Artificial pitch built in Kebbi, a state in northwestern Nigeria; another being installed further south in Ugborodo, in Delta State; projects supported by the FIFA Forward Programme (https://www.FIFA.com).
“Before it became a career, I just played football for fun. Farming was my main job. I had to finish work on the farm before I could go and play football. The only goal I had in life was to have my own farm.”
Reported in the Nigerian press, those words belong to Porto and Nigeria full-back Zaidu Sanusi, who hails from the state of Kebbi. They could, however, belong to any number of young people who live in this northwestern corner of Nigeria, which is home to 4.4 million people and lies on the borders with Niger and Benin. It is a part of the world where football is secondary in importance to other matters, but where talented players like Sanusi are not in short supply.
It is no surprise, then, that Birnin Kebbi, the capital of Kebbi, was chosen back in 2020 as the site for the construction of an artificial football pitch that is now available for young boys and girls to use. Meanwhile, a second pitch is under construction in Ugborodo, situated further to the south. Undertaken by the Nigerian Football Federation (NFF), these two ambitious projects have received around USD 2 million in funding from FIFA through its Forward Programme.
The main goal of the programme, which is now into its third cycle, is the growth of football around the world. Forward 3.0 (https://apo-opa.info/3VWIiPy) is giving the game’s global governing body the chance to redouble its efforts and lay down ever more solid foundations for promoting this growth, with the construction of facilities an important lever in supporting the whole process.
“The aim is simply to develop football in the region,” said Alhadji Abubakar Ladan, NFF representative for the state of Kebbi. “Of the seven states in the northwestern region [Nigeria has 36 states in all], Kebbi has the largest number of amateur teams. Even so, there is no question that it also has fewer football facilities than the rest. The NFF is aware of the efforts being made to develop football here, but these efforts are being held back by the lack of facilities. This artificial pitch is a boost and a push in the right direction.”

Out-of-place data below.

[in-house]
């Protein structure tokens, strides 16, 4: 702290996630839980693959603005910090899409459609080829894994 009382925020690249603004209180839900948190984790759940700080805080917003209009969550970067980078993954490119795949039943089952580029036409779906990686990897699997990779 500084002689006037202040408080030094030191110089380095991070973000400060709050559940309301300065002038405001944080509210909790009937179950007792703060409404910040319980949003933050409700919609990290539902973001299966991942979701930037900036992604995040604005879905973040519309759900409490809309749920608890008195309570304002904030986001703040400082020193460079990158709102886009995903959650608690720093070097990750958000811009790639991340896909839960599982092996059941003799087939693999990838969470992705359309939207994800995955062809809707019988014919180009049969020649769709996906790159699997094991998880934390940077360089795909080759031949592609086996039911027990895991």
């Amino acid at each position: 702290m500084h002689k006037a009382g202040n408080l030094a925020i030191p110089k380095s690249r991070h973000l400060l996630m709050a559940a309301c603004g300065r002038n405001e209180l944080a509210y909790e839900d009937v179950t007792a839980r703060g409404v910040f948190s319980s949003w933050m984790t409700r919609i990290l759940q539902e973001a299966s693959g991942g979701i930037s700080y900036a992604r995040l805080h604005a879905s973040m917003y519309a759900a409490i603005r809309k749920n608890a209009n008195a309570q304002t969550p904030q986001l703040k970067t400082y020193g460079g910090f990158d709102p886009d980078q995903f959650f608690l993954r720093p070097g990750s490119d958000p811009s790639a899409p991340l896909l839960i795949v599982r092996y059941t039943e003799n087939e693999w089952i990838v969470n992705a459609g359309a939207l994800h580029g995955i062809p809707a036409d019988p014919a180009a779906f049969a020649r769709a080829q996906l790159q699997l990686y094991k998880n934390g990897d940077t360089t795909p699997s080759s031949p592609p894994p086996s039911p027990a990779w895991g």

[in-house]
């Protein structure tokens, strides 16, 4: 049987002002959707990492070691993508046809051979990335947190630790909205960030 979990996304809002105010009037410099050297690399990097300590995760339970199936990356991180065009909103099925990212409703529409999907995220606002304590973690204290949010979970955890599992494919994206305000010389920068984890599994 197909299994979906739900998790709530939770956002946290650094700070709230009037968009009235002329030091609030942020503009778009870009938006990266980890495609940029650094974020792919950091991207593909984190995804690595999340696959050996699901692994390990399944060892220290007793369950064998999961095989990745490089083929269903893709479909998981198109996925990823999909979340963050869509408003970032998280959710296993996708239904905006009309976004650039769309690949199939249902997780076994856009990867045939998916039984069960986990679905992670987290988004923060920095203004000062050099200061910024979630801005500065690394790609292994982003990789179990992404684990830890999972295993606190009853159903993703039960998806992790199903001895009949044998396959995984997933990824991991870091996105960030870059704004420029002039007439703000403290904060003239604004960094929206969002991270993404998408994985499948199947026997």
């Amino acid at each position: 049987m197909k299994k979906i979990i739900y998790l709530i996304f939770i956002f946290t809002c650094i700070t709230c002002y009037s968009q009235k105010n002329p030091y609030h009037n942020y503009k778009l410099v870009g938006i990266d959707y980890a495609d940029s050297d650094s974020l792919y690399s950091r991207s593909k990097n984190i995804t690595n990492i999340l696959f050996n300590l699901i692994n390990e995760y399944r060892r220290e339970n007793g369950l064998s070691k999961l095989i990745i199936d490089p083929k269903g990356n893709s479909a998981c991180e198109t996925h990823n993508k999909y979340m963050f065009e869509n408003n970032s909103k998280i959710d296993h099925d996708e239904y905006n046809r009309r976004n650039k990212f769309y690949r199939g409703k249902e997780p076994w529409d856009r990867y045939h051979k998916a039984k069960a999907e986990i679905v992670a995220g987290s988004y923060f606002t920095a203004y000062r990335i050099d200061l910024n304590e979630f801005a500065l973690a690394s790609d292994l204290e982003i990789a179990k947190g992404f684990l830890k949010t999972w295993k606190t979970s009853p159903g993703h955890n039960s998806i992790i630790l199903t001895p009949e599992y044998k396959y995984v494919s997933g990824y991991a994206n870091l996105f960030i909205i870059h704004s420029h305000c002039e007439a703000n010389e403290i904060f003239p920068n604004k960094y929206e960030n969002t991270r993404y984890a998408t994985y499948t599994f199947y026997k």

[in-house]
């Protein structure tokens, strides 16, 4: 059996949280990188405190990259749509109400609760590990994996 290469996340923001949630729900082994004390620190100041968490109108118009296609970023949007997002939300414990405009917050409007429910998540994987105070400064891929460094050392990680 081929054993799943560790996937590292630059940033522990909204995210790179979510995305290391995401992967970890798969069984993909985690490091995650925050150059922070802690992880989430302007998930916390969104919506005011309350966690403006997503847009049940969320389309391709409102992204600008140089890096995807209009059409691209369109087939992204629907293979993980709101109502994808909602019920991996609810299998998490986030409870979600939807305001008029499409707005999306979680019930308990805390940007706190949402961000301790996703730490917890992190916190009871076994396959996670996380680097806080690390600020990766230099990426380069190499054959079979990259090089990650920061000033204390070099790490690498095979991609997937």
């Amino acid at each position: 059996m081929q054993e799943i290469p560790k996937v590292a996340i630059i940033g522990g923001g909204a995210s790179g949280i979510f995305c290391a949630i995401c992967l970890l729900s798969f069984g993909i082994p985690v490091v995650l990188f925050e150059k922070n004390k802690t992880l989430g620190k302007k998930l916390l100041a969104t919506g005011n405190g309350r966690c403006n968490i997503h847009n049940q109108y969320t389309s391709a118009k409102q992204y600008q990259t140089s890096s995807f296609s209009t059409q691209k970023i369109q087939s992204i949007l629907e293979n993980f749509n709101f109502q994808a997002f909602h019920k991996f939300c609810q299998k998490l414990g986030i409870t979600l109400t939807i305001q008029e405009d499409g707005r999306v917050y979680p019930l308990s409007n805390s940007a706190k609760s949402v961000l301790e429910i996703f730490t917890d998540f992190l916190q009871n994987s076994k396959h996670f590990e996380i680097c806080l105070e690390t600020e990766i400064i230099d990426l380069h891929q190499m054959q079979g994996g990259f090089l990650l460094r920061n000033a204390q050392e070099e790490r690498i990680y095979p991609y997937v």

It has certainly proved a source of motivation and delight for local young footballers, who have made it their second home as they work on the skills they hope will one day make them Super Falcons and Super Eagles. A unique pitch flanked by a stand that is regularly filled with enthusiastic supporters, it is now the scene of friendlies, competitive matches and training sessions.
“Football used to be just a street sport for us, so we’re delighted to be able to play on this wonderful pitch,” said Zeynup Dauda, a teenager from Birnin Kebbi. “This sport means a lot to me. I tend to get a bit bored at home, but when I’m on the pitch, it’s magical. I forget everything. My ultimate dream would be to play for a big team in a big stadium and on a big pitch. I want to play all over the world. I want to play for the whole nation.”
Zaidu Sanusi has shown the way for his home region and has proved that nothing is impossible, that there are pathways running from the street to the football pitch, between farms and the world’s greatest stadiums, and between dreams and reality.
Distributed by APO Group on behalf of FIFA.
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